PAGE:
This will be fascinating.
I got the book. God Fearing Souls by Tony Ghepardo (using this link generates a small commission for the Bellarmine Forum).
I want to make something clear. Tony admits that he put together a number of relevant life experiences, but they are kind of a hodge podge. It works, though.
The book is written in a style that can be a little jolting at times — the author speaks of himself in the third person, and there’s a narrative style that isn’t quite fiction, nor is it quite investigative report. In many cases, his conclusions or thoughts are mixed into the middle of a factual account. Tony makes it clear what is what, but this writing style, in some parts of the book is closer to reading a police report with notes. In other places, it reads like a novel. Overall, once I adjusted to this, the book is quick to read. Here and there, Tony mixes in some scripture quotes as a contrast to what he was being told by people in the seminary. It works.
What you get as a reader is a bird’s eye view into the seminary experience. You get to see the seminary that was run by Cupich. You get recorded conversations of Cupich with Tony. If you like crime stories, detective shows, and, like me, some morbid fascination with the forensics of human catastrophes, then there is plenty in this book. You’ll really enjoy it.
If you don’t share my morbid fascination with train wrecks, this book is still worth reading because you see the human side of how guys that want to become a priest are treated. Reading conversations between the psychologist and Tony make you realize that once Tony was identified by the homosexual crowd as a problem, the Vice Rector begins to use the machinery to ruin him and pressure him into mistakes. Of course, that’s a conclusion based on my opinion.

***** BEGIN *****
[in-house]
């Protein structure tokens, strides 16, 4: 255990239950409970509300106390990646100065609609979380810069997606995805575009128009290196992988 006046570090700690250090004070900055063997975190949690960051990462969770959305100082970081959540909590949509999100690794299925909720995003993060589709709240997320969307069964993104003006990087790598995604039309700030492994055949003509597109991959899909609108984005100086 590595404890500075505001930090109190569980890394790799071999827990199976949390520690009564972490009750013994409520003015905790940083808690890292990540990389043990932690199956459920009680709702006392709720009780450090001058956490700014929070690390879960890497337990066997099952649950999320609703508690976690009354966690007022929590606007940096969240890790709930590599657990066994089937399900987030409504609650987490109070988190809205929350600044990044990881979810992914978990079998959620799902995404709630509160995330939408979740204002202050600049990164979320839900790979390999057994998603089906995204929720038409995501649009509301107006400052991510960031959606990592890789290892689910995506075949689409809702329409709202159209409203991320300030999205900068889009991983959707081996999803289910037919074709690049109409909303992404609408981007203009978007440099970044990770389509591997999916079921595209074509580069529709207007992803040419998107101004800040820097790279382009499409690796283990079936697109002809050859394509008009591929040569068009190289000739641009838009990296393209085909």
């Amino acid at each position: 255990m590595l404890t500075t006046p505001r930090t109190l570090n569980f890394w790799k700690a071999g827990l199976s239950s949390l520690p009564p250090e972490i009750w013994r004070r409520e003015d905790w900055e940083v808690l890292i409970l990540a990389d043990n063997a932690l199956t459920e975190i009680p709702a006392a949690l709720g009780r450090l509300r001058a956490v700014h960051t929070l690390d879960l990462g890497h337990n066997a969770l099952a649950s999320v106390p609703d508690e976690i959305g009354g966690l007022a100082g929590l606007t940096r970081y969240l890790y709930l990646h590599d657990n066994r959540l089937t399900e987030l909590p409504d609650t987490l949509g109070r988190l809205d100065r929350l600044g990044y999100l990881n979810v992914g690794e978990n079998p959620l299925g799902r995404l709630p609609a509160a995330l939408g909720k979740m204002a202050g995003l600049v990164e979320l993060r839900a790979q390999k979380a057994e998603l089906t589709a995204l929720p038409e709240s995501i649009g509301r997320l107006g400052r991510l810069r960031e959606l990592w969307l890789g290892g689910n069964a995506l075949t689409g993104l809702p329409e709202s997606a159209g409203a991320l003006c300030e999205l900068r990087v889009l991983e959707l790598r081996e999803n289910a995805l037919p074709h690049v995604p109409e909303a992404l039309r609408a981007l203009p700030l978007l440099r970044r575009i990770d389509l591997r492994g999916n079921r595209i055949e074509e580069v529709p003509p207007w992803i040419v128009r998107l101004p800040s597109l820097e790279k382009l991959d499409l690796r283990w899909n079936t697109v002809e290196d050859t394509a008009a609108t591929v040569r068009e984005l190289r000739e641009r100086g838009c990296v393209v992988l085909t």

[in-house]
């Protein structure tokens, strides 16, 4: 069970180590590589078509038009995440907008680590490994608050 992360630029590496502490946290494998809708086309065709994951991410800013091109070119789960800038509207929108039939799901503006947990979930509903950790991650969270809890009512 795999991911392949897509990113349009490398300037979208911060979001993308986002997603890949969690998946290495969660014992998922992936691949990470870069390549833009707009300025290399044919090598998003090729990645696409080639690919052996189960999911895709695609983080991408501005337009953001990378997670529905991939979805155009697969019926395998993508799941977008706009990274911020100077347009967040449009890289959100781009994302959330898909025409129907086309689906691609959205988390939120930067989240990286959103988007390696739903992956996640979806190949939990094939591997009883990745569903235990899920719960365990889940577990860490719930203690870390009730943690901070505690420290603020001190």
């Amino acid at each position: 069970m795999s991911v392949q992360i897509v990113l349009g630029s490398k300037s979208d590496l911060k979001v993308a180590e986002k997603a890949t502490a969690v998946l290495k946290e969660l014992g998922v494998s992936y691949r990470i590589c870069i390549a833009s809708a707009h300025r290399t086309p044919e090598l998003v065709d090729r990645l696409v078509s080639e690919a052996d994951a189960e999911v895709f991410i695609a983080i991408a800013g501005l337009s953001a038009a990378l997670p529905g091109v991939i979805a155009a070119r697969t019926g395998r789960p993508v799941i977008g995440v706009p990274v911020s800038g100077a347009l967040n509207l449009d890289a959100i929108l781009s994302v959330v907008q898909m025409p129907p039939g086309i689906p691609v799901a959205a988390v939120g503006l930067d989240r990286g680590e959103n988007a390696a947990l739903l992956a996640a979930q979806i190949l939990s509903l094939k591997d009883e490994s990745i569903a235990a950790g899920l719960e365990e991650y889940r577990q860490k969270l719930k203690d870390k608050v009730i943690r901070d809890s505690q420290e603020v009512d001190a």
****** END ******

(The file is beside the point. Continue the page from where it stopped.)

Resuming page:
You get Tony’s research into the Communist-funded homosexual infiltration into the Church. The same homosexual subculture many bishops and even the Pope are refusing to admit exists. It’s there. We know it’s there. This book is a police report of an accident scene in Columbus Ohio at the Josephinum. Get it, I recommend it highly.This book is a police report of an accident scene in Columbus Ohio at the Josephinum Seminary. The author was run over by the Homosexual contagion in our Church. And Cupich was the one in charge.Click To Tweet
Tony’s experiences and the conversations and evidence he reports in the book will let you make your own mind up about the activities in our seminaries and how this catastrophe works. You’ll enjoy this view into Cupich, too.
From the time when the Vice Rector first confronts Tony, and then puts him into psychological evaluation, Tony decides that he must document what he’s experiencing. Ultimately, Tony decides that he must make it to be confronted by the Rector (Cupich) about his allegations of homosexual activity. Tony estimated that the Vice Rector was the smart one and the Rector was not as smart. The build up and his encounters with the seminarians, including their statements of why they think homosexuality is superior will surprise you.
Eventually, the Rector calls Tony in for meeting. The room is set up to make it difficult for Tony to record the comments of a Jesuit advisor, as they suspected he was using a recorder by then.
The Rector’s conversation is amazingly an echo of the things we hear Cupich say today.
He tells Tony that he will expel those 39 seminarians if he investigates them and finds them to be homosexual. Everyone believes it, but he tells Tony that the only way he’ll do that is to bring all 39 in to his office, and their parents. He keeps working on Tony’s resolve to survive the investigation of the others. Eventually, he forces Tony to write a retraction.
Even down to how he was told to leave, the book will make you realize how the subculture works. You’ll understand better these news stories we are seeing today. Just be sure you want to see the train wreck!
Our Lady of Sorrows, pray for us!
This article, Book Gives Recordings of Cupich as Rector, Homosexual Subculture at Josephinum Seminary is a post from The Bellarmine Forum.
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About John B. Manos
John B. Manos, Esq. is an attorney and chemical engineer. He has a dog, Fyo, and likes photography, astronomy, and dusty old books published by Benzinger Brothers. He is the President of the Bellarmine Forum.